What are Leap Seconds?
A leap second is a second, as measured by an atomic clock, added to or subtracted from Coordinated Universal Time (UTC) to synchronize atomic clocks with astronomical time to within 0.9 second.
About every one and a half years, an extra second, or Leap Second, is added to Coordinated Universal Time (UTC) and clocks around the world.
Did you notice? The last leap second was added at 23:59:60 UTC on June 30, 2012.
Earth's rotation slows down
The reason is that Earth's rotation around its own axis, which determines the length of a day, slows down over time. But the atomic clocks we use to measure time tick away at almost the same speed over millions of years. The leap seconds resynchronizes the atomic clocks with the Earth's rotation.
So, leap seconds are a means to adjust our clocks to the Earth's slowing rotation.
How many leap seconds have been added?
Since 1972, a total of 25 seconds have been added. This means that the Earth has slowed down 25 seconds compared to atomic time since then.
This does not mean that days are 25 seconds longer nowadays. Only the days on which the leap seconds are inserted have 86,401 instead of the usual 86,400 seconds.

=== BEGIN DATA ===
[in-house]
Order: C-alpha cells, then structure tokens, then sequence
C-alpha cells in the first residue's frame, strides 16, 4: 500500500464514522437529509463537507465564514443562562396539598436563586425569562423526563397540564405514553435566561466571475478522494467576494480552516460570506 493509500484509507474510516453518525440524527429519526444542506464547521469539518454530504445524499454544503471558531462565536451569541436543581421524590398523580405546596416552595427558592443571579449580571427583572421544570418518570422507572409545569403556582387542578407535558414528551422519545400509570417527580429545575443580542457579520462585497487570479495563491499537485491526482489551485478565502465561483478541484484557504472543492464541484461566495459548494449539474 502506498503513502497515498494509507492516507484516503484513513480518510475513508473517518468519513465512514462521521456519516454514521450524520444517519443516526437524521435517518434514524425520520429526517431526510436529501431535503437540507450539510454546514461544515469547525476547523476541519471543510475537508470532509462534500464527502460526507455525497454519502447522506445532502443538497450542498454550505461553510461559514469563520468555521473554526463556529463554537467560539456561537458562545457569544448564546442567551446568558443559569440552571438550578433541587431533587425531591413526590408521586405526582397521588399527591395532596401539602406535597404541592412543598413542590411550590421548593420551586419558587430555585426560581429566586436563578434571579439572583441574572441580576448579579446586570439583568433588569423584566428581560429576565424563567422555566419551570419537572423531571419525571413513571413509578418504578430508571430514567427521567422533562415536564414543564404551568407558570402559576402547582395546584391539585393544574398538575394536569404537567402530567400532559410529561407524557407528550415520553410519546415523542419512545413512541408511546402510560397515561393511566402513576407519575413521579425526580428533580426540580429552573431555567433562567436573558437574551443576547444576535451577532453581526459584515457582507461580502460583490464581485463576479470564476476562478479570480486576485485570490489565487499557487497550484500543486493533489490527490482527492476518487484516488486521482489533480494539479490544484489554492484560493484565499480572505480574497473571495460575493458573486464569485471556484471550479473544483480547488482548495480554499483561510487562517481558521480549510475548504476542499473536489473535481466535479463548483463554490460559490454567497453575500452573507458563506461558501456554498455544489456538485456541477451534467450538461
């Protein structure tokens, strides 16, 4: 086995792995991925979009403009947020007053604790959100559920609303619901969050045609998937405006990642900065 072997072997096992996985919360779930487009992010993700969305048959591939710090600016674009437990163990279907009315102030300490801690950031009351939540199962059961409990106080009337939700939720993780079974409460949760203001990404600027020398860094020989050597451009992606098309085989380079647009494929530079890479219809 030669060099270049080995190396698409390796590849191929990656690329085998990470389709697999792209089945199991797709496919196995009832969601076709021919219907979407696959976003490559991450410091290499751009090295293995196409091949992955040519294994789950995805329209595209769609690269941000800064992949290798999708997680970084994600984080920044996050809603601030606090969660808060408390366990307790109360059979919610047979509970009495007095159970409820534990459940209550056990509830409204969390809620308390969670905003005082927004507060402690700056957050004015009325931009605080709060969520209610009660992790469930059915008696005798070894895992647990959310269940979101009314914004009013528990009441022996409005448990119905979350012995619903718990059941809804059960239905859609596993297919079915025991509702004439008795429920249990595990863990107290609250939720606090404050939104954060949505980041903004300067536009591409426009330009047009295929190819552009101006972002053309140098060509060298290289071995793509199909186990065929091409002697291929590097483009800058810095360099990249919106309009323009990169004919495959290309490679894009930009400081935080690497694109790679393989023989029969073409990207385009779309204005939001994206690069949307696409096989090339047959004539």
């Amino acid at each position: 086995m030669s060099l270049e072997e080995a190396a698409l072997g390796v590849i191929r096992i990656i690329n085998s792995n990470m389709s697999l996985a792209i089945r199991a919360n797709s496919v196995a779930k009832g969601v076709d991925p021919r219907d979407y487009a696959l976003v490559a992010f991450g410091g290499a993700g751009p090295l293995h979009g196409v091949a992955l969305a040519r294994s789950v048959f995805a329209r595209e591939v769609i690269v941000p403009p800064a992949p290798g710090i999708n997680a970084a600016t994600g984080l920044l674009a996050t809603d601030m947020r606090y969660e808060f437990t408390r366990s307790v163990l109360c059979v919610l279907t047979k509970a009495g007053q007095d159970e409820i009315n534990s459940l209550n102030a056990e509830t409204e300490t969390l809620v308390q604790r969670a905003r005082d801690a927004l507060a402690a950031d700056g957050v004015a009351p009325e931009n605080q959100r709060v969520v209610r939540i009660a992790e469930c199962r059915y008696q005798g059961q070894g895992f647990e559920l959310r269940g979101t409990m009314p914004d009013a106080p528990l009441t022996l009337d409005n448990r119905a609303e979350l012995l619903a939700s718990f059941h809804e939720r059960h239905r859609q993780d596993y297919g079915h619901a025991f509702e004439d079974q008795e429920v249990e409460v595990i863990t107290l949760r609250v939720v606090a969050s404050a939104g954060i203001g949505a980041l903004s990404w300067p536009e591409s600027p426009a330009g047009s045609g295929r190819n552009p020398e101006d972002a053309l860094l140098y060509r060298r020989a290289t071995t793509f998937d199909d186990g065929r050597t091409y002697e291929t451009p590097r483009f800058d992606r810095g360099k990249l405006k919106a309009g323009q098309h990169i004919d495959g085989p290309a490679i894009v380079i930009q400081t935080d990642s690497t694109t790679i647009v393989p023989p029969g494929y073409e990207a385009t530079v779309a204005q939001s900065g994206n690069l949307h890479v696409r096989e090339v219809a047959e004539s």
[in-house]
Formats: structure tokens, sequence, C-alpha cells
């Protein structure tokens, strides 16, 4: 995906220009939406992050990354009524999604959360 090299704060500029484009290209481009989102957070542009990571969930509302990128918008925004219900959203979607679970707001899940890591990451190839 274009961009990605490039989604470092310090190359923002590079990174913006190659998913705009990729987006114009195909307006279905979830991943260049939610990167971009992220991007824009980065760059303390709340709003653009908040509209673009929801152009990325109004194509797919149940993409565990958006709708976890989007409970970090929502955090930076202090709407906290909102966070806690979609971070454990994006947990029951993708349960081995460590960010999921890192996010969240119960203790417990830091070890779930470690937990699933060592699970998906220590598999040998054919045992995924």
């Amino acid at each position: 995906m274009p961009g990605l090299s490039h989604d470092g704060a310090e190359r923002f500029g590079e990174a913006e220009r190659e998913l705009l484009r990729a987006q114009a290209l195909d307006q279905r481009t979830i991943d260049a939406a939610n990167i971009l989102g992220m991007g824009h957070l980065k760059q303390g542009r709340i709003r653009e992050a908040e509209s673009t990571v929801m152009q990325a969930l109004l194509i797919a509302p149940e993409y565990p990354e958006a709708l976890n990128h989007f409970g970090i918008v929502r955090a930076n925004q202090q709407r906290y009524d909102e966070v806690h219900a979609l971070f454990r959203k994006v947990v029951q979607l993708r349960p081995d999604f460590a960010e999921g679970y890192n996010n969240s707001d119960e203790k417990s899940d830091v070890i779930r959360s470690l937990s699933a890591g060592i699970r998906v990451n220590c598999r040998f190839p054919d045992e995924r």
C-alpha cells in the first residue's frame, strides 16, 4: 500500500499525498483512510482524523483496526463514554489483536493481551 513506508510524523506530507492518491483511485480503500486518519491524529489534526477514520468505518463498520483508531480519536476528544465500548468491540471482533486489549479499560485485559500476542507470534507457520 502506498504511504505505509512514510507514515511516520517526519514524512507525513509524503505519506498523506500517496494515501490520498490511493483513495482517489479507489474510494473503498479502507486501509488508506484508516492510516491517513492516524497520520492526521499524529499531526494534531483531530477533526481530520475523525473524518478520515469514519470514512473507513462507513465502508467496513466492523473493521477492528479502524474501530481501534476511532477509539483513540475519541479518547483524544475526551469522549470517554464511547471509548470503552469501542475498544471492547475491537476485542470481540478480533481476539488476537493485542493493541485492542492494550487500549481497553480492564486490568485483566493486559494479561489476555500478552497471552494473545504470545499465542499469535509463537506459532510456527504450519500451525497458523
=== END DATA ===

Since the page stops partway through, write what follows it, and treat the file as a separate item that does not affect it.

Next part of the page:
Leap second 2012
Click on Corresponding times to find out when the leap
second was added to the time at your location.
|UTC Date||UTC Time||Local time world-wide|
|2012-06-30||23:59:60||Leap second added|
When are leap seconds added?
Leap seconds are inserted at the end of the last day in June or December. When that is the case, UTC ticks from 23:59:59 to 23:59:60 before reverting to 00:00:00 (in the 12-hour format, this corresponds to 11:59:59 pm - 11:59:60 pm - 12:00:00 midnight). When that happens the last minute of the month has 61 instead of 60 seconds.
The difference between UTC and the International Atomic Time (UTC-TAI) after the last leap second was added on June 30, 2012, is -35 sec.
Who decides when to add leap seconds?
The International Earth Rotation and Reference System Service (IERS) observes the Earth's rotation and compares it to atomic time. When the difference between the two approaches 0.9 seconds, they order a leap second to be added worldwide.
Check our Time Zone News for updates about leap seconds.